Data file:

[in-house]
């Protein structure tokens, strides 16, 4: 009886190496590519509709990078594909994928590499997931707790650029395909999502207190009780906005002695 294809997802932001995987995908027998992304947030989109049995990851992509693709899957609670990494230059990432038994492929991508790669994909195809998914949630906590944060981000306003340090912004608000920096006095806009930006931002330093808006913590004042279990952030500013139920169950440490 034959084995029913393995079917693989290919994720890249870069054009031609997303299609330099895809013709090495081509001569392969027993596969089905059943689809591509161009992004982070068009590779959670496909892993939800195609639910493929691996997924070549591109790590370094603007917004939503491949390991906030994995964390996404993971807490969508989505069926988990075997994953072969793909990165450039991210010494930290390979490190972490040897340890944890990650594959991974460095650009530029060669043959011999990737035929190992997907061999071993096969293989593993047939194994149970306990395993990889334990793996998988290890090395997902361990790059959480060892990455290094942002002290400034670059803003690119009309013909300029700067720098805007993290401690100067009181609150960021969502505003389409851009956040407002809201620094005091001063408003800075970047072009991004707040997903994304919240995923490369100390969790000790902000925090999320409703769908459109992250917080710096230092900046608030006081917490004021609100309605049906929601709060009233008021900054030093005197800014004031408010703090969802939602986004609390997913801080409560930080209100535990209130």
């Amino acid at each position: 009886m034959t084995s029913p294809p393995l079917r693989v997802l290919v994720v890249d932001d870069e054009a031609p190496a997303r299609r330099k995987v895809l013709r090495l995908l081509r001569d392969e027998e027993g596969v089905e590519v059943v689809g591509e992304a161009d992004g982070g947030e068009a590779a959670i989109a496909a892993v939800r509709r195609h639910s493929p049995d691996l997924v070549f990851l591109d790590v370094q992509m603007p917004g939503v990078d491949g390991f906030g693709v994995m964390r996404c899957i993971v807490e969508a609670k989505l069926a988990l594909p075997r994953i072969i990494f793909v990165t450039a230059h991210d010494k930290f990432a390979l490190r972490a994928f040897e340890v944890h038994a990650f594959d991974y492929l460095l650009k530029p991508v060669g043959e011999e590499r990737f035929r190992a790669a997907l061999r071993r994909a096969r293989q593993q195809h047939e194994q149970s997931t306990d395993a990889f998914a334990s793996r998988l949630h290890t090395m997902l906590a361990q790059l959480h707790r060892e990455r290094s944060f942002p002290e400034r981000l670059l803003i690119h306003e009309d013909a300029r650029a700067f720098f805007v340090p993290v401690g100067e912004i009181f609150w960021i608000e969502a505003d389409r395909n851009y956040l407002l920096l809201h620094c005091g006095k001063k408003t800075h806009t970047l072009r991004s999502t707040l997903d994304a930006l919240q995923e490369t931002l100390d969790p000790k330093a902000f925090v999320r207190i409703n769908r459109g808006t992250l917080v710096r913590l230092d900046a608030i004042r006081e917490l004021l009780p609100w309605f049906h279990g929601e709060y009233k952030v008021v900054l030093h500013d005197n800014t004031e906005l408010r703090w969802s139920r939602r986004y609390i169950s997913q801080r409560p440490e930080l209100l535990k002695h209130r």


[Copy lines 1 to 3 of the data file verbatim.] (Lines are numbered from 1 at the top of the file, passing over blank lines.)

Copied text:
[in-house]
């Protein structure tokens, strides 16, 4: 009886190496590519509709990078594909994928590499997931707790650029395909999502207190009780906005002695 294809997802932001995987995908027998992304947030989109049995990851992509693709899957609670990494230059990432038994492929991508790669994909195809998914949630906590944060981000306003340090912004608000920096006095806009930006931002330093808006913590004042279990952030500013139920169950440490 034959084995029913393995079917693989290919994720890249870069054009031609997303299609330099895809013709090495081509001569392969027993596969089905059943689809591509161009992004982070068009590779959670496909892993939800195609639910493929691996997924070549591109790590370094603007917004939503491949390991906030994995964390996404993971807490969508989505069926988990075997994953072969793909990165450039991210010494930290390979490190972490040897340890944890990650594959991974460095650009530029060669043959011999990737035929190992997907061999071993096969293989593993047939194994149970306990395993990889334990793996998988290890090395997902361990790059959480060892990455290094942002002290400034670059803003690119009309013909300029700067720098805007993290401690100067009181609150960021969502505003389409851009956040407002809201620094005091001063408003800075970047072009991004707040997903994304919240995923490369100390969790000790902000925090999320409703769908459109992250917080710096230092900046608030006081917490004021609100309605049906929601709060009233008021900054030093005197800014004031408010703090969802939602986004609390997913801080409560930080209100535990209130």
């Amino acid at each position: 009886m034959t084995s029913p294809p393995l079917r693989v997802l290919v994720v890249d932001d870069e054009a031609p190496a997303r299609r330099k995987v895809l013709r090495l995908l081509r001569d392969e027998e027993g596969v089905e590519v059943v689809g591509e992304a161009d992004g982070g947030e068009a590779a959670i989109a496909a892993v939800r509709r195609h639910s493929p049995d691996l997924v070549f990851l591109d790590v370094q992509m603007p917004g939503v990078d491949g390991f906030g693709v994995m964390r996404c899957i993971v807490e969508a609670k989505l069926a988990l594909p075997r994953i072969i990494f793909v990165t450039a230059h991210d010494k930290f990432a390979l490190r972490a994928f040897e340890v944890h038994a990650f594959d991974y492929l460095l650009k530029p991508v060669g043959e011999e590499r990737f035929r190992a790669a997907l061999r071993r994909a096969r293989q593993q195809h047939e194994q149970s997931t306990d395993a990889f998914a334990s793996r998988l949630h290890t090395m997902l906590a361990q790059l959480h707790r060892e990455r290094s944060f942002p002290e400034r981000l670059l803003i690119h306003e009309d013909a300029r650029a700067f720098f805007v340090p993290v401690g100067e912004i009181f609150w960021i608000e969502a505003d389409r395909n851009y956040l407002l920096l809201h620094c005091g006095k001063k408003t800075h806009t970047l072009r991004s999502t707040l997903d994304a930006l919240q995923e490369t931002l100390d969790p000790k330093a902000f925090v999320r207190i409703n769908r459109g808006t992250l917080v710096r913590l230092d900046a608030i004042r006081e917490l004021l009780p609100w309605f049906h279990g929601e709060y009233k952030v008021v900054l030093h500013d005197n800014t004031e906005l408010r703090w969802s139920r939602r986004y609390i169950s997913q801080r409560p440490e930080l209100l535990k002695h209130r």